Flash Fiction: 100 Words Only

In response to terribleminds’ Flash Fiction Challenge: 100 Words Only.

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She awoke to blood sprayed across the motel walls and two dead bodies dropped on the damp, ugly carpet littered with bullets and casing. Glocks in reach of bloody hands, but gone cold and forgotten. Her limbs creaked as she crawled from the bed to her dead lover. His loose fingers around a bottle of Clorox. Lips still wet with poison.

“Romeo, Romeo…” She pried the blade from his waistband, thinking over their brief, planned affair turned tragedy. She leaned down to his still warm body and whispered, “No one messes with my family, bitch.”

Methodical Madness

While memory often fails us, ink on paper endures…unless you’re prone to fires or floods, memory loss or freak accidents then you, my friend, better start getting tattoos of the important stuff.

I started out with productive intentions, packing up my apartment, getting ready to move out at the end of the month, but somehow I ended up sitting around and looking through some of my journals. Sitting around with notebooks turned into sitting around with my MacBook, browsing the internet, hunting for notebooks, journals and doodles belonging to some of the most famous creatives of the past. It’s comforting to see that some of my greatest inspirations prescribed to a methodical madness that looks somewhat like mine.

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A Monologue and a Mask

I spent a week studying Commedia dell’arte, a form of theater that involves harmonfacesmsallermasks and archetypes. It is one of those things that are better experienced than explained.  It is so strange, putting on a mask, being severed from yourself and settling into a character. Your demeanor and how you carry yourself starts to change to fit what you see in the mirror and what you feel behind the mask. What’s even stranger is how two people can craft such different characters even while working with the same mask.

This particular mask made me feel so small, restricted, almost claustrophobic. It was extremely hard to express emotion. When I was laughing, a friend of mine said it looked like I was crying. After spending some time with the mask, I wrote this monologue for a performance piece.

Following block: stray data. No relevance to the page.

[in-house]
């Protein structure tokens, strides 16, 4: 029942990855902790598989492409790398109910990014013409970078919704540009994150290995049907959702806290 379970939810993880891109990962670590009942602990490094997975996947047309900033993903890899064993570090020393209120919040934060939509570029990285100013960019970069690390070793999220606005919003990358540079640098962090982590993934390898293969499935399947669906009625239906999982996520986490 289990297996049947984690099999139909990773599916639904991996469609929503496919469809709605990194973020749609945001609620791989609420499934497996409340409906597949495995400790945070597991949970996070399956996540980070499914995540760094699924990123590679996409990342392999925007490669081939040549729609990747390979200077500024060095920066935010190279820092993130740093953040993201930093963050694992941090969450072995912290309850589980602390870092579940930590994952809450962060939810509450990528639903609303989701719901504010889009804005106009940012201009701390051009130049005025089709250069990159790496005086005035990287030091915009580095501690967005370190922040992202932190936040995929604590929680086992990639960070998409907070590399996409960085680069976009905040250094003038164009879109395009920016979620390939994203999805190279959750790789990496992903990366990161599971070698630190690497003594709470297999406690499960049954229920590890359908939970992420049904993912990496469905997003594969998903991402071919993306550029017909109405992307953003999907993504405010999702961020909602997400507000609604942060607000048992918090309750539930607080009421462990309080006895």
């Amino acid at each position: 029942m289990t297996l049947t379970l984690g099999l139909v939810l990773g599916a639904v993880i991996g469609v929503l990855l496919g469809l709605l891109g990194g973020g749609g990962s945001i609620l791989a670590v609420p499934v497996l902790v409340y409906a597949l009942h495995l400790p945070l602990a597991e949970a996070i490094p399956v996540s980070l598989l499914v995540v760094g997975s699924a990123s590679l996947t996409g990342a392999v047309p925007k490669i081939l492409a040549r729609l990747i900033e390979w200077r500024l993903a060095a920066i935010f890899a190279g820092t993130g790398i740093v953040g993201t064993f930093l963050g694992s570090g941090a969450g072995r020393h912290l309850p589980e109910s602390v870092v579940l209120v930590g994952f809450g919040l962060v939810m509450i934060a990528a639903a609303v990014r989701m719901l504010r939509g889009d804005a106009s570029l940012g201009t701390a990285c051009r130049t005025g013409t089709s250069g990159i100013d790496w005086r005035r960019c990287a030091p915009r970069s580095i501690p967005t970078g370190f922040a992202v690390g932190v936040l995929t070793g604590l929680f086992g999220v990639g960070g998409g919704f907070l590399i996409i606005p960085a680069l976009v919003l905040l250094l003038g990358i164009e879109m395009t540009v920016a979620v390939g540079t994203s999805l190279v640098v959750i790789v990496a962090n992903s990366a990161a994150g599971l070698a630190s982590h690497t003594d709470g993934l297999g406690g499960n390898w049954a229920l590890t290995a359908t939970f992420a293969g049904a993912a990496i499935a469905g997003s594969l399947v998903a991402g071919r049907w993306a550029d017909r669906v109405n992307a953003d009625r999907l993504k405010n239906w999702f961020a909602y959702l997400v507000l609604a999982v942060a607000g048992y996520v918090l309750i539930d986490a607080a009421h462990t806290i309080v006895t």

HARMON 
By the time I was nine, stealing apples off vendors
in crowded markets was child play.
Shiny coins off unsuspecting customers,
now that meant food for a week.
One time a woman caught me going through her purse,
snatched my wrist like a rat in a trap
and told me sinners go to hell.
I managed to escape, scurried away,
but I could never outrun what she said.
Maybe a week later, I told my mother
about the woman in the market and she said,
Oh, sweetie, it’s not theft. It’s survival.
She worked hard, my mother, but it was never enough.
She chose to keep me fed rather than innocent.
Now, I spend my days slaving under the sun,
odd jobs here and there,
mostly honest work for dishonest men.
My skin heats and reddens, blisters and peels.
Sometimes I think a midnight swim could relieve
the way my face burns and my palms itch,
but only after filling my pockets
with every burden I ever bore —
honest coins in my left
survival coins in my right.
Before cashing out, the woman from the market,
the one I can never escape
like a permanent stain on my soul,
comes to me and sneers,
no sinner deserves such a poetic death.
I think of mother then
and how she feared the void
and tried to fill it like squeezing into shoes
so tight they make your feet swell.
Then I end up here. Always. Like clockwork.
I take the coins from my pockets
and set them on my mother’s grave instead.

Oeuvre Update: Fall 2012

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After serious neglect and countless, empty promises, I thought I’d attempt to revive my blog once again! This collection of short (4-7 page) scripts are stand-alone pieces I’ve written for my own personal amusement and for my dramatic writing group to practice their critiquing (roasting) skills. Instead of letting these scripts sit (and rot) on my external hard drive, I thought I’d share.

Bloodlines:  Inspired by (but not based on) true eventsBloodlines explores how difference in opinion and values inevitably impact a romantic relationship. It also involves stolen rabbits, a family of butchers and Dexter references.

Resurrectionists: New York. 1788. At a time when human dissection is against the law, how are medical students expected to learn and practice without cadavers? Easy. They steal them.

 Passive Aggressive: A noisy neat freak and a messy light sleeper with anger management issues share a single dorm room their freshmen year of college.

Playground: A little girl and her older brother attempt to escape the unescapable deterioration of their family. A secret. A text at 3 a.m. A coming of age story. (Ft. Lola from #Persona)

All works and characters are fictional. I cooked them up in this twisted head of mine and served them up in words for you. Stealing isn’t cool. Feedback is always welcomed!

I’ll hopefully start updating this blog more often… We’ll see.

(Unrelated side note: The picture above is the view from my apartment window. Isn’t Portland pretty in the fall?)